Financial Fair Play policy unfair on smaller clubs claim chairmen of Chelsea and Southampton
The system implemented by Uefa simply maintains the status quo
Glenn Moore is Football Editor for The Independent and a Uefa B licence holder. Glenn has worked for the Independent newspapers since 1993, initially as cricket correspondent of the Independent on Sunday, subsequently as football correspondent of The Independent before becoming football editor in 2004.
Thursday 10 October 2013
The chairmen of two of the Premier League's more ambitious clubs, Chelsea and Southampton, both condemned Uefa's Financial Fair Play policy today for denying small clubs the chance to challenge big ones.
It was as if “we had a broken finger and we cut off the arm,” said Bruce Buck, Chelsea's chairman. Nicola Cortese, his counterpart at Saints, added: “It is wrong to call it 'financial fair play', it is financial regulation. Though we are a club that believes a lot of things are possible to close the gap in commercial income with a club like Manchester United will be virtually impossible.”
Under Cortese, Southampton have gone from bottom of League One to the upper echelons of the Premier League, a process made much easier by access to the fortune of the late Markus Liebherr. Taking the next step however, will be more difficult as they will no longer be able to significantly outspend as they speculate to accumulate.
Chelsea are fortunate to have already made the transition from a club with potential to a European power by dint of Roman Abramovich's millions. Nevertheless Buck said: “The problem with FFP in essence is it goes a long way to preserving the status quo. One of the great things about football in this country, and many others, is if you are last in League Two you can still hope one day you will be in the Premier League. That is difficult, if not impossible, with FFP.”
“We have got to not feel disadvantaged,” said Cortese, “we will grow our commercial income but if we cannot close the gap commercially, which will probably be the case for all time, we have to use other aspects [such as youth development].”
He added: “We fought against the [Premier League] salary cap. We think it can lead to a situation where we make profits but cannot use those profits to retain a player on a higher salary as we are capped quite low.”
Buck revealed Uefa inspectors had been to Chelsea to examine their financial accounts and offer advice on areas that needed work to pass FFP. “We all want to play in Uefa competitions and we will do what we can to play within those rules,” he said. “We will comply with Uefa's form of Fair Play but we have to do a lot of work to do that.”
The Chelsea chairman added, in what seemed a veiled reference to Manchester City's sponsorship deal with Etihad, “Uefa now has to wrestle with third party sponsorships. We are all hopeful Uefa will apply these rules in a fair and equitable manner.”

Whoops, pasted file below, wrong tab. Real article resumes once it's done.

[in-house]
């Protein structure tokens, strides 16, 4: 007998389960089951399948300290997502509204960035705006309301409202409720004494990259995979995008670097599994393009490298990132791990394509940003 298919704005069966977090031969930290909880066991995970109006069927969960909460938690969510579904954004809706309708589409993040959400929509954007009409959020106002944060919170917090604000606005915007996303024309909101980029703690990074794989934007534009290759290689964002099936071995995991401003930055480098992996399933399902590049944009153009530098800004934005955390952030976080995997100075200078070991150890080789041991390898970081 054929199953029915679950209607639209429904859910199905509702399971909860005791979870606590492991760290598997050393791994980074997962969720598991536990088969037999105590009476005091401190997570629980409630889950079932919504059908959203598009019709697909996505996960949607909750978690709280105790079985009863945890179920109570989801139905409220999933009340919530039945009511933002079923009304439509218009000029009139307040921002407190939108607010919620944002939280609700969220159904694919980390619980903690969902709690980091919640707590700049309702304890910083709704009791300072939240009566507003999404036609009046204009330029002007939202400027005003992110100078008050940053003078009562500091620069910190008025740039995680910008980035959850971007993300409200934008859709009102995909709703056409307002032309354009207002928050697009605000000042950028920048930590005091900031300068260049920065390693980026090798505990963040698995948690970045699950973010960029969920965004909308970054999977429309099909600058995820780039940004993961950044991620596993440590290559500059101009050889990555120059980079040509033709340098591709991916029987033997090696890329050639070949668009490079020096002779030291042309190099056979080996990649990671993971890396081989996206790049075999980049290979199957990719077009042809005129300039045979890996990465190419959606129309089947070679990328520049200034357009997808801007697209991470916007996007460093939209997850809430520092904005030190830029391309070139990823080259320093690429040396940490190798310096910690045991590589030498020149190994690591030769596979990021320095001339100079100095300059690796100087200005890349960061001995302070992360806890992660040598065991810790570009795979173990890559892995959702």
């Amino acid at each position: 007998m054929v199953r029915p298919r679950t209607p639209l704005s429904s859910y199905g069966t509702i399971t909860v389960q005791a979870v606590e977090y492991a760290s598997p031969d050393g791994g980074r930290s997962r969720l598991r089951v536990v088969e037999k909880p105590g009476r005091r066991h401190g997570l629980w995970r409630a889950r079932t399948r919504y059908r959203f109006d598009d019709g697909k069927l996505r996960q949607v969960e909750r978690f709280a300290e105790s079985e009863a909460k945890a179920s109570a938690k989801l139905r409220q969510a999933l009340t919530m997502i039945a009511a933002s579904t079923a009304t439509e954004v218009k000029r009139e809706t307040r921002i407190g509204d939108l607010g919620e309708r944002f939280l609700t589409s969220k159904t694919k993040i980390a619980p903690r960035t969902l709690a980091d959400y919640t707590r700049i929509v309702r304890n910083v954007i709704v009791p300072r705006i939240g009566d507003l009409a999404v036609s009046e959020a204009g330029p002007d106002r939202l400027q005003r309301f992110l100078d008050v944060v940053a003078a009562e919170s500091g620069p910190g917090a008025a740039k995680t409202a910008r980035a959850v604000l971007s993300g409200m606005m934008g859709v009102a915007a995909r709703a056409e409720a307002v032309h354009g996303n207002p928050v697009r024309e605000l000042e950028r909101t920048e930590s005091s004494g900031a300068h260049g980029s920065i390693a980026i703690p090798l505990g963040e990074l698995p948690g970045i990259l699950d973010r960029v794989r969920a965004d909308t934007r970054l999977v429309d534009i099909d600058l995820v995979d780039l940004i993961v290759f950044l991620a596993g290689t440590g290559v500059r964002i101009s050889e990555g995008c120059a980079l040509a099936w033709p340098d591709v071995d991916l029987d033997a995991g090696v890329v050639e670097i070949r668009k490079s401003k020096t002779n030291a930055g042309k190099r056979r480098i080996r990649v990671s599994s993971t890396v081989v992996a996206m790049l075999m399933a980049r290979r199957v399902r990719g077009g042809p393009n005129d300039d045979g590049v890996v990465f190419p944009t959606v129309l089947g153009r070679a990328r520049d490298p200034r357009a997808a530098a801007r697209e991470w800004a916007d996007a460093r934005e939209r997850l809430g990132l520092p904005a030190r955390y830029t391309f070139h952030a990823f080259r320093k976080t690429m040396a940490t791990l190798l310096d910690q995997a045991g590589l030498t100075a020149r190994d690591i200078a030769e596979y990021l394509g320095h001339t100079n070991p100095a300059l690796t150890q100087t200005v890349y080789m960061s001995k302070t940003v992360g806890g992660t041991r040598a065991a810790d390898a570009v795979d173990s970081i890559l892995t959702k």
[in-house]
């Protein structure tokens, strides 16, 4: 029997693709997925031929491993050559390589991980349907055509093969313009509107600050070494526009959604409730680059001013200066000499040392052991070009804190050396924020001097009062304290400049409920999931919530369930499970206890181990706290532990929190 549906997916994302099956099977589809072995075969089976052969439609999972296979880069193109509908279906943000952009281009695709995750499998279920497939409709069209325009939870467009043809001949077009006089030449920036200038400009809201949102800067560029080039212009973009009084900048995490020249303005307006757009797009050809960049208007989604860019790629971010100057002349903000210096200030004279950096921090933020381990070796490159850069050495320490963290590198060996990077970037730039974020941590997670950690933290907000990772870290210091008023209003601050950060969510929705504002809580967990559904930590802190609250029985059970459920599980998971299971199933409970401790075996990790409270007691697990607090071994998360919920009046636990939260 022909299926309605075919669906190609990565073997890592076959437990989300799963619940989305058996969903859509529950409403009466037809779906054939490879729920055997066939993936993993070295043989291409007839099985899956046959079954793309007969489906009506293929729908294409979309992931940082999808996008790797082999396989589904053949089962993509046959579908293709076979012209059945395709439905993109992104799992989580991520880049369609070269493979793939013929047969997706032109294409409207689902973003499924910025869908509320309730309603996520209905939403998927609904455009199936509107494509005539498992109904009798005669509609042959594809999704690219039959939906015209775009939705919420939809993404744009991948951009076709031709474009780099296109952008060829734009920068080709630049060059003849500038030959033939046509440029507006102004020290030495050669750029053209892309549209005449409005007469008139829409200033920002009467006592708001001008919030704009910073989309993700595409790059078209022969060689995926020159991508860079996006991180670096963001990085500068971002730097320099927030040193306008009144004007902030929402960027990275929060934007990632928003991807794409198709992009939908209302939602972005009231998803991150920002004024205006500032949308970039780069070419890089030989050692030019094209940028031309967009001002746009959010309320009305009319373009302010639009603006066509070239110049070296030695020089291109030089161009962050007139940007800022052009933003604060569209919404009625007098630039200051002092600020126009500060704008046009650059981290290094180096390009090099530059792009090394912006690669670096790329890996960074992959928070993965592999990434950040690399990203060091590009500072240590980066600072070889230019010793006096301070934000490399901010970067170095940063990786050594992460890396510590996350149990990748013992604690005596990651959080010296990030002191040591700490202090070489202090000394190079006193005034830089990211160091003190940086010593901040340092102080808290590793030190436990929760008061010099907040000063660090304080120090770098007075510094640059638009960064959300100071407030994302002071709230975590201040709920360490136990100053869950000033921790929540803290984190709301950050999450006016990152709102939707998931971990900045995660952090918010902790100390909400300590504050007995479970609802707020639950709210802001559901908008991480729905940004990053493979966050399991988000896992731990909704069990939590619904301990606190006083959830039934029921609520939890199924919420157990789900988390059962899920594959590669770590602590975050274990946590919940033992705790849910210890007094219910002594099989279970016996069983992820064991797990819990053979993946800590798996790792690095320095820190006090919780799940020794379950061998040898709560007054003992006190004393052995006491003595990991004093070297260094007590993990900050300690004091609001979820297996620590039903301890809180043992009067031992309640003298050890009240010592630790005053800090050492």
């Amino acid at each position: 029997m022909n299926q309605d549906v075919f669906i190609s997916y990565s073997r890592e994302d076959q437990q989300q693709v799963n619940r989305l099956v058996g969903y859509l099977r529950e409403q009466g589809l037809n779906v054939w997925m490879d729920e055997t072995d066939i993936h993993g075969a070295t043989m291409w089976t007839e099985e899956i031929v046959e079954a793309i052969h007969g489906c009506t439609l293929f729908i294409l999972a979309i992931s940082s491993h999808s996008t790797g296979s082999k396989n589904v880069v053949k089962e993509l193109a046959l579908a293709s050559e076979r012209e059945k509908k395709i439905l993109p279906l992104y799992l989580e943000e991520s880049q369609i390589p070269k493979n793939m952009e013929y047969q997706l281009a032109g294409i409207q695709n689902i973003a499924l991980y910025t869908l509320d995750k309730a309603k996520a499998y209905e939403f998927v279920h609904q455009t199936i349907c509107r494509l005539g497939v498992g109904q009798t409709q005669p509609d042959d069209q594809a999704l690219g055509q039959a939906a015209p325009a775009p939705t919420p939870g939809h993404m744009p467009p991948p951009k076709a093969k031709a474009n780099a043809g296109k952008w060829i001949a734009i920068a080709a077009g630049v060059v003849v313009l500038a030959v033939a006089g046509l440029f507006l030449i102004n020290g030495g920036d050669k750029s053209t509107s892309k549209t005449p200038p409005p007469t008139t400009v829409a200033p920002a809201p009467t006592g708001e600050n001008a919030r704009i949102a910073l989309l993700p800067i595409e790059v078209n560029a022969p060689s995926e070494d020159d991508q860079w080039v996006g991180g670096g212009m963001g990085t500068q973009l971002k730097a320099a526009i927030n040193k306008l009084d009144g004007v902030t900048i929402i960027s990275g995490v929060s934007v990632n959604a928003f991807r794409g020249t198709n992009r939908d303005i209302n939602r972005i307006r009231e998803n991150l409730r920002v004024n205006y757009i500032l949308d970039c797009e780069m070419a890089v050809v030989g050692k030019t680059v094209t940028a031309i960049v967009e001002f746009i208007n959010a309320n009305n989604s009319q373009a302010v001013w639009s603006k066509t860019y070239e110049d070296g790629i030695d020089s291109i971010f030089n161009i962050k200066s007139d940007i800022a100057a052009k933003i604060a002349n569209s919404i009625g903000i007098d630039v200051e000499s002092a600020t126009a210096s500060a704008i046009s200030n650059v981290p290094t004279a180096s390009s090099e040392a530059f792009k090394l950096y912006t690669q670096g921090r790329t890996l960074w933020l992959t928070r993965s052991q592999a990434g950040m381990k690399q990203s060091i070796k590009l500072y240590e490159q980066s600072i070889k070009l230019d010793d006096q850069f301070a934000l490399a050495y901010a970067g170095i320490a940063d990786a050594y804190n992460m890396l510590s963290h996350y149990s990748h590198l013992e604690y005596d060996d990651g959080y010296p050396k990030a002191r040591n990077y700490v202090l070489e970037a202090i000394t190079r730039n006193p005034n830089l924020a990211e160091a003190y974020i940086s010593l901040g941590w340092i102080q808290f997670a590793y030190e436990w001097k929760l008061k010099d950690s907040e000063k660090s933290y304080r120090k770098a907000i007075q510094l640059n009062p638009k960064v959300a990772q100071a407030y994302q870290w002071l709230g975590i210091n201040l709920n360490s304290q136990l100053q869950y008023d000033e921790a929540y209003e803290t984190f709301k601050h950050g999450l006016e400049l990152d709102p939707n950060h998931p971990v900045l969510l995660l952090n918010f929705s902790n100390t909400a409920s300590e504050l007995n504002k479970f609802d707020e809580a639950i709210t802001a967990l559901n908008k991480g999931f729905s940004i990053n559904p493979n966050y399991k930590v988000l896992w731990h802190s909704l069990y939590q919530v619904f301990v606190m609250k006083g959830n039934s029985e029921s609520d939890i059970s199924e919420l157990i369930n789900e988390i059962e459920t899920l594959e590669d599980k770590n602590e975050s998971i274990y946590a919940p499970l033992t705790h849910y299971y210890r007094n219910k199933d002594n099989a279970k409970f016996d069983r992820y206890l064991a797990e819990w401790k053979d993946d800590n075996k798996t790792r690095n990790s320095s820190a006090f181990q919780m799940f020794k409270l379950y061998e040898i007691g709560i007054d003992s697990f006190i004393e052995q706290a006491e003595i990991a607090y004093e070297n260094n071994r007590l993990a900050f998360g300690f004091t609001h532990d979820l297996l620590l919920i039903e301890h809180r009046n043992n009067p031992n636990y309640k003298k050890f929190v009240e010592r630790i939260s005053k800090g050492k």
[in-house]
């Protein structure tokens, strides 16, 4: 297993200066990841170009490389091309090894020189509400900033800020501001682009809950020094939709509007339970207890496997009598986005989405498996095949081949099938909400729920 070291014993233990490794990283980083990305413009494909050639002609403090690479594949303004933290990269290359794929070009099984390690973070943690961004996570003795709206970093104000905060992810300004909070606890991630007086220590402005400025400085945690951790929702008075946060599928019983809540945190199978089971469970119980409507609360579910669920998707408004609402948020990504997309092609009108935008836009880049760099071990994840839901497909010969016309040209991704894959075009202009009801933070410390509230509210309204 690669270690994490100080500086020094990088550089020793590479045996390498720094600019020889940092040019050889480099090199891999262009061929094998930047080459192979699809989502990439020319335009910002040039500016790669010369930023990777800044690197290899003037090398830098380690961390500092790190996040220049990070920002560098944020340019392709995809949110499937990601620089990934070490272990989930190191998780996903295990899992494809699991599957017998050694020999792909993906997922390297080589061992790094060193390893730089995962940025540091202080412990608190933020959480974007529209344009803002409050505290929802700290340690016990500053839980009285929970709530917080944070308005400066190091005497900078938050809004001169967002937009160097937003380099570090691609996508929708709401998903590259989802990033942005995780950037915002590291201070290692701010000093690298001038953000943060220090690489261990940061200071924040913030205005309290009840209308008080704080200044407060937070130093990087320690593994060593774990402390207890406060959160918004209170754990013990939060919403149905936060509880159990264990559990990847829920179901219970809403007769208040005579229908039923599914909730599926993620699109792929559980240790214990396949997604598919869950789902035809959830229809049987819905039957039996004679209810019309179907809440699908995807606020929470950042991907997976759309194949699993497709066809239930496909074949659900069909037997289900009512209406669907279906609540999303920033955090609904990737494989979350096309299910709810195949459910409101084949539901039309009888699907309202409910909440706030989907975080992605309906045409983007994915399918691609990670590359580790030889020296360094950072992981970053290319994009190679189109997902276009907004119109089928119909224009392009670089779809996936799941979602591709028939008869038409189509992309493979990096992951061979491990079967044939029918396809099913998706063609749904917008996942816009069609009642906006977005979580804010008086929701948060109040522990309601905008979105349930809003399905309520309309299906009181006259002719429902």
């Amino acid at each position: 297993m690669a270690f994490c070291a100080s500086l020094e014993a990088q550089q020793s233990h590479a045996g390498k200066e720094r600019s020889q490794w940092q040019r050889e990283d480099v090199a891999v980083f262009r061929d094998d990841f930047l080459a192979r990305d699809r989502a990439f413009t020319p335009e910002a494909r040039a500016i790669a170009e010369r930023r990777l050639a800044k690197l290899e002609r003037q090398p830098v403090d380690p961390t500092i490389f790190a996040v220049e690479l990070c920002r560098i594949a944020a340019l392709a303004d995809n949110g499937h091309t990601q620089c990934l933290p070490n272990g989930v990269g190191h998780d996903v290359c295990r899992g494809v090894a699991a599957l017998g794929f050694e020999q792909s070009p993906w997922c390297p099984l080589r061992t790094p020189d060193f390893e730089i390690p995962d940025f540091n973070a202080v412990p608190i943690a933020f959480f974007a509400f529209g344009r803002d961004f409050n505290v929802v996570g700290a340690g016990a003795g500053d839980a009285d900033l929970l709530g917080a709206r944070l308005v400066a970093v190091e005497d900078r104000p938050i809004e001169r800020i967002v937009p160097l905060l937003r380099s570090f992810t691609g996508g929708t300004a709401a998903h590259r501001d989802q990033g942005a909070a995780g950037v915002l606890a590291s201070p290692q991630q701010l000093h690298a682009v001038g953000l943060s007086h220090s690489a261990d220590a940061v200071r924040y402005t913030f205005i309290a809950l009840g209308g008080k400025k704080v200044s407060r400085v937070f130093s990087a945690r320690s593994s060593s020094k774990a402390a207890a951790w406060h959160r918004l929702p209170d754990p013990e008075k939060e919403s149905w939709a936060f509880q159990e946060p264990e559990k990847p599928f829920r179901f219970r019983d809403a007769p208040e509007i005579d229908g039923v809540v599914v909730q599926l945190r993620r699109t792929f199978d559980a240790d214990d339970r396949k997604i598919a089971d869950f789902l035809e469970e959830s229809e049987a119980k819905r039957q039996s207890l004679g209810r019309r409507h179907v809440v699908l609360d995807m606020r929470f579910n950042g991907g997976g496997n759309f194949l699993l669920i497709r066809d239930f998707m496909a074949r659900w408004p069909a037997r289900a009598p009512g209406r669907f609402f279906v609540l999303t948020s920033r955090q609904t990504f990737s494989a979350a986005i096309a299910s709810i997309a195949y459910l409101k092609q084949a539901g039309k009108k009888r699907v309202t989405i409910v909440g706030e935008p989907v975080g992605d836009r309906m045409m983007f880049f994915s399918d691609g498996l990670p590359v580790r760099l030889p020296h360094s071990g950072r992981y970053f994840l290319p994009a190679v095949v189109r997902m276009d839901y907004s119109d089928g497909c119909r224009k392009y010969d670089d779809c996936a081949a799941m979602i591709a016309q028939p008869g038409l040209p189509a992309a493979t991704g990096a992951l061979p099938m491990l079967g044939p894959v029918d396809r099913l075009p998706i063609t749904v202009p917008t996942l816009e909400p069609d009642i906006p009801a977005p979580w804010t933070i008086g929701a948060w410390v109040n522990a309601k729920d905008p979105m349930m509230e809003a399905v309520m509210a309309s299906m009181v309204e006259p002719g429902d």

Speaking at the Leaders in Football Conference at Stamford Bridge both men also addressed managerial stability. Buck, who has overseen eight permanent and interim managers, conceded “Having a manager for a longer period is better but you have to have that stability with the right manager. I appreciate we have had a lot of managers over the last ten years, but fortunately it has worked out and we have been successful on the pitch. The biggest problem when we change manager is the reaction of the fans. Sometimes a change wins the fans approval and sometimes it doesn't. This has been a very, very relaxed season for me. We have hired Jose back who the fans wanted and I don't have to explain to fans now 'why is this player not playing' because they have the manager they wanted.”
Jose Mourinho back at Chelsea
Cortese, who has twice controversially dismissed managers, and subsequently been proved to have made a smart decision, said “you don't change the manager for the sake of it, we all want best for the club. Inside the club you have information that is often not open to the public. League One was a different situation to the Championship, then it was different again in the Premier League. So we made the changes. The worst thing for any club is to stand still, you need to keep on progressing. He added that, having been criticised for not having a replacement lined up when he sacked Alan Pardew, and criticised again when he fired Nigel Adkins having lined up Mauricio Pocchetino in the wings, that he would do the latter should he need to make another change. “Players need to accept the change and you need someone lined up so they can start working with them immediately.”
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